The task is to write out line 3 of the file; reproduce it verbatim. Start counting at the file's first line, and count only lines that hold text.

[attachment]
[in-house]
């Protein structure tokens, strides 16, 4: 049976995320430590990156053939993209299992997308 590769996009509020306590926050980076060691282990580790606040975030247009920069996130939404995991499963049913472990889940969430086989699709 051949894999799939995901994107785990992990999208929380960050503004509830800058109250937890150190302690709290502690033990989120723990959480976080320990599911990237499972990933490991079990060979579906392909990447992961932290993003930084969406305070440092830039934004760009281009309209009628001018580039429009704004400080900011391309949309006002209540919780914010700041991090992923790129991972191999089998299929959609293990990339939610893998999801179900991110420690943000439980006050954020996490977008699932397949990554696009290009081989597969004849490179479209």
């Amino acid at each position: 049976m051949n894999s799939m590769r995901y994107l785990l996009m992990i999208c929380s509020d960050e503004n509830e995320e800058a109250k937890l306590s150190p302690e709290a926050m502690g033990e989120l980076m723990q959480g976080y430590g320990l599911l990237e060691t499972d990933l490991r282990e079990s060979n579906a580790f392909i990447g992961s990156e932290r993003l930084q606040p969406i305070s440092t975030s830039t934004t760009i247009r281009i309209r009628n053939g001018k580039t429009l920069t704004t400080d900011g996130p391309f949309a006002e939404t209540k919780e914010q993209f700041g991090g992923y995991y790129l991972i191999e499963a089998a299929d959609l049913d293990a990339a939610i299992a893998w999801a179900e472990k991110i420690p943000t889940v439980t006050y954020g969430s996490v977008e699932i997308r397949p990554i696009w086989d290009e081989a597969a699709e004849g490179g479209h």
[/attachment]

């Amino acid at each position: 049976m051949n894999s799939m590769r995901y994107l785990l996009m992990i999208c929380s509020d960050e503004n509830e995320e800058a109250k937890l306590s150190p302690e709290a926050m502690g033990e989120l980076m723990q959480g976080y430590g320990l599911l990237e060691t499972d990933l490991r282990e079990s060979n579906a580790f392909i990447g992961s990156e932290r993003l930084q606040p969406i305070s440092t975030s830039t934004t760009i247009r281009i309209r009628n053939g001018k580039t429009l920069t704004t400080d900011g996130p391309f949309a006002e939404t209540k919780e914010q993209f700041g991090g992923y995991y790129l991972i191999e499963a089998a299929d959609l049913d293990a990339a939610i299992a893998w999801a179900e472990k991110i420690p943000t889940v439980t006050y954020g969430s996490v977008e699932i997308r397949p990554i696009w086989d290009e081989a597969a699709e004849g490179g479209h």